Andrew Watt, an infopath MVP asked, “What exactly is Acrylic for?”
Acrylic is intended for pro designers (people who use today’s pro design tools) to create rich visual content, primarily for use in user interfaces, either desktop apps or web apps, although for the pure artist it’s also an excellent tool. It’s target audience is not developers or hobbyists or information workers, so these folks may be initially frustrated attempting to use the tool because of their lack of familiarity with this class of tool.
Whether the pro designer primarily uses vector tools or bitmap tools, Acrylic will enable them to create designs combining the best of both.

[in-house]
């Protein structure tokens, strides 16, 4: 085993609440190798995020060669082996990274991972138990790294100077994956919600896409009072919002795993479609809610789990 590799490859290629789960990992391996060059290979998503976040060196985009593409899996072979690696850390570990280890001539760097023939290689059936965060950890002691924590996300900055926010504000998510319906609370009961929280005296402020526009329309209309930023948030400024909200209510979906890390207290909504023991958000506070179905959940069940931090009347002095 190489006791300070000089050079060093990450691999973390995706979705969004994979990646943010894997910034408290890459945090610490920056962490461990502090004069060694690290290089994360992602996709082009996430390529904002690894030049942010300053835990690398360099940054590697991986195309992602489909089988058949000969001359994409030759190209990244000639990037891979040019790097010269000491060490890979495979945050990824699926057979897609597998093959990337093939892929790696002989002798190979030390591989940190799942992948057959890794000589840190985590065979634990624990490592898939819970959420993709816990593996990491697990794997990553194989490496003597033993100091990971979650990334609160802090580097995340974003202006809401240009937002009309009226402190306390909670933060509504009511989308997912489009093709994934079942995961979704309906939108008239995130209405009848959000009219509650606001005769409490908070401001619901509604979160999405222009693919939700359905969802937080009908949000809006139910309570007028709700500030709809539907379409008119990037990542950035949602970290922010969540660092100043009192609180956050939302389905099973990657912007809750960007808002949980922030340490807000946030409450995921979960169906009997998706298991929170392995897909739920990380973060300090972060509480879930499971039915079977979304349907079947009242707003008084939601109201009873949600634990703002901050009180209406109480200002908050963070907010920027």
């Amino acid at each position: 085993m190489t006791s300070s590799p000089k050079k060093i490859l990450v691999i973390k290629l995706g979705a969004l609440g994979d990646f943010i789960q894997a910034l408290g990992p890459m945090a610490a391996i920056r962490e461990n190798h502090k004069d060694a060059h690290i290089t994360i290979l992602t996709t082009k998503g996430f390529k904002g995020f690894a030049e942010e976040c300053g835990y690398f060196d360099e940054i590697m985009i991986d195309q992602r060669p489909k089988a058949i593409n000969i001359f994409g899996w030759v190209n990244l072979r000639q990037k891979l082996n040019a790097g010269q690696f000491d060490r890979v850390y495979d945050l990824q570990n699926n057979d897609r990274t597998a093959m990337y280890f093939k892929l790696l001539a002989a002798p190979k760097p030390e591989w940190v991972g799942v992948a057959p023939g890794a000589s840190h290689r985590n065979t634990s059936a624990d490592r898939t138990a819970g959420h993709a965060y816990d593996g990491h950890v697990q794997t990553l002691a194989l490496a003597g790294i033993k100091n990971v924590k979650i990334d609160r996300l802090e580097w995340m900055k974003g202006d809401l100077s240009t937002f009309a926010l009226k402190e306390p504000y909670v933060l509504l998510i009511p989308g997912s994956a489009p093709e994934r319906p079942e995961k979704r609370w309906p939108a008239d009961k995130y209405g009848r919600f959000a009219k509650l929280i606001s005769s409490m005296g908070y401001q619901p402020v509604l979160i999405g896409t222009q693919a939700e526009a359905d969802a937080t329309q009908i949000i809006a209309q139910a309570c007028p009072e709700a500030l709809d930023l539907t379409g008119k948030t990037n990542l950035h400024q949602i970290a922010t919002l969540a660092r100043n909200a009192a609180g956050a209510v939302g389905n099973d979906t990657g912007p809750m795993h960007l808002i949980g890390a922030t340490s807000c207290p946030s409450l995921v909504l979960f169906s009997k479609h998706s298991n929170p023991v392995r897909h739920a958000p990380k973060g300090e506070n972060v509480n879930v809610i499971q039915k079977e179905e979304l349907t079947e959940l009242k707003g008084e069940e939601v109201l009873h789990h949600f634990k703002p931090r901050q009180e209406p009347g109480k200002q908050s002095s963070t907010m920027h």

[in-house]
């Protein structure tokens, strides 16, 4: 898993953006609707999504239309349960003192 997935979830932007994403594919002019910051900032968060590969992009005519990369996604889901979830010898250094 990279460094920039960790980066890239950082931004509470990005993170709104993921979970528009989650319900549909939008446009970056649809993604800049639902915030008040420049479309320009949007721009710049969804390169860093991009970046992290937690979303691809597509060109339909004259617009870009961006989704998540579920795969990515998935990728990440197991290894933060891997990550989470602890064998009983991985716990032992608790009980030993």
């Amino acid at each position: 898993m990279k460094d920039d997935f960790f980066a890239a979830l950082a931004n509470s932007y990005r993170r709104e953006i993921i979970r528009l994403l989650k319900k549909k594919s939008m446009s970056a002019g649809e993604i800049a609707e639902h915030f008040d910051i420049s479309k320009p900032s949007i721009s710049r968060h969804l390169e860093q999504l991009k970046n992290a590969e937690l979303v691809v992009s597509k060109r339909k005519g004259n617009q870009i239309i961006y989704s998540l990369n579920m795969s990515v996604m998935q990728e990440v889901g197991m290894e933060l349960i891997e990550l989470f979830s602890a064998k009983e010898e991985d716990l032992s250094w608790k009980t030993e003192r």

Acrylic does overlap somewhat with some existing pro designer tools, but I think it is more complementary than anything. If you are an artist, you can use Acrylic, and you’ll have a blast just drawing stuff. It’s variation palette, among other things, makes this an amazing experience. But the core focus for Acrylic is in areas that are fairly unique, because Acrylic’s uber-goal is to help designers become more deeply integrated into the application development process. Acrylic has the ability to output XAML, which can be used as the UI for an application. In todays typical workflow, a designer uses a design tool to prototype the UI, and throws it over a wall to a developer, who attempts to implement the UI in code, but the developer may miss nuances in the design, or it may take too much time to get it just the way the designer wants, and much of the aesthetic appeal of the design can be lost. With Acrylic’s XAML export, developers can use the designer’s full content in the application interface; no need to attempt to recreate it.